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When Asif Kapadia signed on to make a documentary about three-time Formula One world champion race car driver Ayrton Senna, he and everyone else involved assumed they were going to make  the typical doc. The ratio they worked out was that Senna would include 14 minutes of archival footage of the Brazilian racing legend. The rest would be talking heads.  That was before anyone really looked at the wealth of archival material.

“There’s so much and it’s so strong,” marvels Kapadia during a promotional pit stop in San Francisco. “It seemed crazy to have someone with a plant and bookshelf behind him saying, ‘Well, Senna he was really good.’ I thought, ‘Why do we need him? We’ll just show you.”

Good call. Senna unfolds with the tension and immediacy of a Formula One race careening through the movie theater, bringing the iconic driver’s career to vivid life. Sneaking into January’s Sundance Film Festival for its US premiere with little fanfare, it was quick off the blocks, winning the Audience Award for World Cinema Documentary there. Since then, it won the Best International Feature audience prize at the Los Angeles Festival and it had the biggest theatrical opening of any documentary this year. And while it might be expected that Formula One fans would flock to it, the film’s appeal is crossing over to people with no interest in the sport and to whom the name “Ayrton Senna” previously meant nothing. To Kapadia, this success dates back to the decision to lose the talking heads.

“There came a point when it was so obvious, if in doubt, just let Senna tell you what is going on,” he says. “He should be the narrator of his own life story, not somebody else. He’s more intelligent, more eloquent, more good-looking. He can drive the car like nobody else can drive. He’s the one fighting corruption.  He’s the one who’s got the whole of Brazil following his every move. He’s perfect. He’s the perfect movie star.”

Researchers around the globe chased after material on Senna, but what really made a difference was the unprecedented access to the Formula One archive given to the production by Formula One head Bernie Ecclestone.

“We were the first people to actually set foot in his archive to get all the exclusive footage that you see in the film,” Kapadia says. “By the time we get to the last race in Emilia, there are 30 cameras on Senna everywhere he is. From one race, there are thousands of hours of material. You multiply that by a season and multiply that by 10 seasons.”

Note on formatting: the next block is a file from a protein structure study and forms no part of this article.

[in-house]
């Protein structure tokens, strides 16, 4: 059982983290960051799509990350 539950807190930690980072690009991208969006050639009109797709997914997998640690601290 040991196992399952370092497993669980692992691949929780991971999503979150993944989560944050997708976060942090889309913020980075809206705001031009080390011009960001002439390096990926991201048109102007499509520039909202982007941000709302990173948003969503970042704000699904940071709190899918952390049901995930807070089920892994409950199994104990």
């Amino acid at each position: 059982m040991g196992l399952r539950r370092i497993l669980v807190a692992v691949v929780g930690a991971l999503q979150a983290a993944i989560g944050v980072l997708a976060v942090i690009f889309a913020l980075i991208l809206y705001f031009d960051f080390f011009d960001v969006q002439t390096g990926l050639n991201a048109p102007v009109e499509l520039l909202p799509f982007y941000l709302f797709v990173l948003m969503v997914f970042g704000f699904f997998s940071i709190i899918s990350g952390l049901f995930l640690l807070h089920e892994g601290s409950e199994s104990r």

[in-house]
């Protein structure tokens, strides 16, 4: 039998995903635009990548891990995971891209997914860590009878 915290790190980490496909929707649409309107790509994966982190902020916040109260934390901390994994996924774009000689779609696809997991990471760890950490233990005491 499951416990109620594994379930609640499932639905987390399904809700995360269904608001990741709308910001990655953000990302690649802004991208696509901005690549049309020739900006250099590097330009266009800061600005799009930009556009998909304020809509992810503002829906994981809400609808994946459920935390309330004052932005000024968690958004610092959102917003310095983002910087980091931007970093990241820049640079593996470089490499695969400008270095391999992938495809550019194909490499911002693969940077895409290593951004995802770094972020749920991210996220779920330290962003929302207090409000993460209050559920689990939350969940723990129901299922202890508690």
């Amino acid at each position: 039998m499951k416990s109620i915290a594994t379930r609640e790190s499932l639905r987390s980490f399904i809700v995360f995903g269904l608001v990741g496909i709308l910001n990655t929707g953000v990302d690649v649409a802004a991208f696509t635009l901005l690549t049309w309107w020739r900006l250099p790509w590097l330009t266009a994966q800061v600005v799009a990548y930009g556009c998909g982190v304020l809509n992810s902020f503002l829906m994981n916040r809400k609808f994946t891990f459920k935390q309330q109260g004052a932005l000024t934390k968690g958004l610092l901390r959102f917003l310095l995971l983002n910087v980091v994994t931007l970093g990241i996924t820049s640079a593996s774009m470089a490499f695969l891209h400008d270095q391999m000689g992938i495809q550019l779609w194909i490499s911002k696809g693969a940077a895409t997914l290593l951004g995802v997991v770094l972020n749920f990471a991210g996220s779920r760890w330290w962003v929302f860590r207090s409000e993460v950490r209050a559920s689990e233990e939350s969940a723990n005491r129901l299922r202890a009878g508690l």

With or without that wealth of footage, Senna’s story is a compelling one with multiple facets, beginning with his rise through the Formula One ranks.

“In Formula One, the cars are not the same. They are totally different. They are totally unequal,” observes Kapadia. “The richest ones start at the front with the best of everything. The weakest ones start at the back and you’re meant to race. It’s obvious who’s going to win. The guy with the most money and the best car is up front.

“Senna’s job coming into the sport was to prove himself in a bad car to get a chance at a better car to get a chance to get into the best car. That’s what the sport is all about. It’s a really tough sport. You’ve got to be tough to make it.”

There is much more to Senna’s story than his ability to win races. He was a devout Catholic. He was a passionate advocate for safety and unafraid to take positions that put him at odds with the racing establishment. In Brazil, he was a national hero, that love affair reaching its apex at the 1991 Brazilian Grand Prix, a race he won despite problems with his gear box that forced him to drive the last laps of the race stuck in sixth gear.

“That’s the bit that still makes me cry,” says Kapadia. “There’s something about that moment where he has to do it. He cannot give up. He cannot quit, because he has to do it for everyone, all of his Brazilian fans. You just see what he means to them.”

Then there was his rivalry with his McLaren teammate Alain Prost. Every hero needs a villain and Senna found his in the Frenchman, a four-time world champion with whom he repeatedly locked horns both on and off the track. Kapadia compares their relationship to Muhammad Ali’s with George Frazier and George Forman or Bjorn Borg’s with John McEnroe.

“They’re so different as people,” he says. “They have different ways of driving, different ways of winning, different ways of dealing with people.

“Their faith made them different,” he adds. “Senna would talk about God and Prost didn’t like that. Everything about them. It was amazing to have two brilliant guys at the top of their game at the same time on the same team.”

Rivalry with Prost or any other driver could only motivate Senna so far, Kapadia believes. After spending two and a half years wading through the Formula One archive and putting the film together, gradually winnowing a seven-hour assembly to a 106-minute final cut, he has come to a conclusion about what drove Senna toward racing superstardom.

“He had to do it. He had to drive on the limit and find new limits. Push it further and further and further,” he says. “A lot of the time he wasn’t racing other people, ’cause he kind of knew he was better than them. He was racing himself, he was finding the kind of level he could achieve, in a way to get closer to God almost. It was a spiritual thing for him, to drive. It put him in a place there is no other way to be in that moment, to feel what he was feeling. He couldn’t help it. He had to do it.” – Pam Grady